‘A fresh start’: Retired NYC firefighter, family find community in rural NC

DENVER, N.C. — It’s been 20 years since the terrorist attacks on September 11, 2001 that claimed the lives of nearly 3,000 people in Washington, DC, Pennsylvania, and New York City.

North Carolina couple Sean and Becky Keenan were living in New York at the time, with Sean Keenan working as a city firefighter.

“I could smell it right now just as if it was that day,” Keenan said of the smoke-filled air near the World Trade Center.

For Keenan, though decades have passed, the memories linger.

“Two towers, but there were no chairs, no cabinets, there was no carpets. I mean everything was just obliterated,” he said.

Keenan had the day off from work, but after learning of the attacks at the World Trade Center, immediately rushed to the site to help.

Photo of New York City Firefighter Sean Keenan.

”It was all about the family after -- just taking care of the family, you know? That’s why you dug. Just to give them some kind of closure or peace,” he said.

Keenan referred to the mountains of rubble in New York City as “the pile.” For months, he and other first responders returned almost daily, digging for survivors, and eventually, those who’d lost their lives.

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”It was just overwhelming,” he said. “There’s pictures of guys standing on that pile. The pile was so big, so big.”

In 2001, Keenan worked with two fire companies, housed in different parts of the city. Rarely, if ever, would the two work alongside one another, though Keenan shared a prized photo, which captured the two trucks, side by side, following the attacks.

Everyone from both companies died.

”Sean went to, I think it was like 55 funerals,” said wife Becky Keenan.

The two dated previously, but were not together at the time of the attacks.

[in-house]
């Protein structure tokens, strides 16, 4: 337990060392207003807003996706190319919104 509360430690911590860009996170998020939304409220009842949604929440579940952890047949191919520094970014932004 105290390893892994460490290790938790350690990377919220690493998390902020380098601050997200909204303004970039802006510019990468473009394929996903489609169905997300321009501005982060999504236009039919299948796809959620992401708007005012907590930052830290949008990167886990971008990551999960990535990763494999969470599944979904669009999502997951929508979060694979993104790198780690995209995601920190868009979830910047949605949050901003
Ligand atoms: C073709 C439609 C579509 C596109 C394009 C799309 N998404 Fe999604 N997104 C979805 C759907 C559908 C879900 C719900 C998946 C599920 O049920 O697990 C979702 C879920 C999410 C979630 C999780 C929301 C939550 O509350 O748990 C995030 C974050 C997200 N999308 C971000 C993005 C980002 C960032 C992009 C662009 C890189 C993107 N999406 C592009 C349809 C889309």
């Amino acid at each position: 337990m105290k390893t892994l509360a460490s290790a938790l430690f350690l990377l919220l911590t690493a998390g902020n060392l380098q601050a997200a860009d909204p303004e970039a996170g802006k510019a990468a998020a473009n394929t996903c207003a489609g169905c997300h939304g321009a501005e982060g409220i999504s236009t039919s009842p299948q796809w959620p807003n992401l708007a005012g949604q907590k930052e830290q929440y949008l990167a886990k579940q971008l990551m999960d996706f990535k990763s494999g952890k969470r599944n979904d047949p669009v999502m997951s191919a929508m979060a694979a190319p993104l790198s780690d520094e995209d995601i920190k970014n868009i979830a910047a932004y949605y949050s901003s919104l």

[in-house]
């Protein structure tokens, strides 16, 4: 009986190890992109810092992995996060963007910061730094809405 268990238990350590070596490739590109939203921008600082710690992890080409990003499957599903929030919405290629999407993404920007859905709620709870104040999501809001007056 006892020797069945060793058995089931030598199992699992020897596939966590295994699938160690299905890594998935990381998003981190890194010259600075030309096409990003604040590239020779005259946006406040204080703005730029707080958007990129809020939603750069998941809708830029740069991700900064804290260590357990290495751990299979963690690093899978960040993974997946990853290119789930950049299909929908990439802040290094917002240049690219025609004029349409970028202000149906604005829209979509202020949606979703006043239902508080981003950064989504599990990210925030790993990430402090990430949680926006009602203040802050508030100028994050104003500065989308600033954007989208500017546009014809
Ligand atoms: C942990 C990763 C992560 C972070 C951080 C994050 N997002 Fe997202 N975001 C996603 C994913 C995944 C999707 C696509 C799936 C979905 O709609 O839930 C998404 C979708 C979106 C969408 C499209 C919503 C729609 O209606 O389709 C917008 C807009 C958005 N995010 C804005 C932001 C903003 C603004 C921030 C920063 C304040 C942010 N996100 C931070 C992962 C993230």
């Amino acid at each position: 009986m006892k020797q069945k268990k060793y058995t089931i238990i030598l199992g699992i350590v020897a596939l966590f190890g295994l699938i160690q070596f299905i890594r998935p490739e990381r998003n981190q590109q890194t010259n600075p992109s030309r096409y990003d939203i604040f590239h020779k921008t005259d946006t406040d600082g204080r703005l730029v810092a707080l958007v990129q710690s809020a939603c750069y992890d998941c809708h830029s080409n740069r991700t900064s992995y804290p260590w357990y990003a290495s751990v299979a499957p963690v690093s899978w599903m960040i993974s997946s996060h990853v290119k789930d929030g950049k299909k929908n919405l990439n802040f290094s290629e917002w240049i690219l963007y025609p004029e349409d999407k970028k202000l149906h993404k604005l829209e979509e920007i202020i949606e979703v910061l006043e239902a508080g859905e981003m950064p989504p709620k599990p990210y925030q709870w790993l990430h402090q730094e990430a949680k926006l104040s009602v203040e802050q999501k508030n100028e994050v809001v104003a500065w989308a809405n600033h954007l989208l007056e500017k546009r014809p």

”After September 11, immediately my thoughts turned to Sean and was wondering, ‘Oh my gosh, what happened, where is he?’ And nobody at that time had heard from him in the neighborhood,” Becky Keenan said.

This went on for three days, she said, until Sean finally walked through the doors of a local pub they both frequented.

”He looked at me and I looked at him and we both just started crying and we hugged each other and said we loved each other and pretty much that was it.”

The Keenan’s story is one of love, loss, but also a determination to honor the lives they’ve been fortunate enough to live. The family relocated to the Denver area in 2015, where they recently started a lemonade stand and hot dog cart, aptly named “Firehouse Hot Dogs.” Both immediately drew the community’s support.

”I figured I got lucky enough so it was time to go,” Sean Keenan said of his retirement. The couple now has two children, boys, both of whom will often lend a hand at the family business.

”As much as we say it didn’t affect us, the idea of a fresh start sounded nice,” Becky Keenan said.

”I was uncomfortable to talk about this because I didn’t want the spotlight to be on me or what I did,” Sean Keenan added. “I’d just like everyone to know the real heroes are the guys who died, you know. These were our friends. These were our brothers. Literally. So it was real important to be there and I don’t regret it for a second.”

(WATCH BELOW: ‘It’s hard not to be emotional about it’: Gaston County man inside Pentagon on 9/11 shares his story)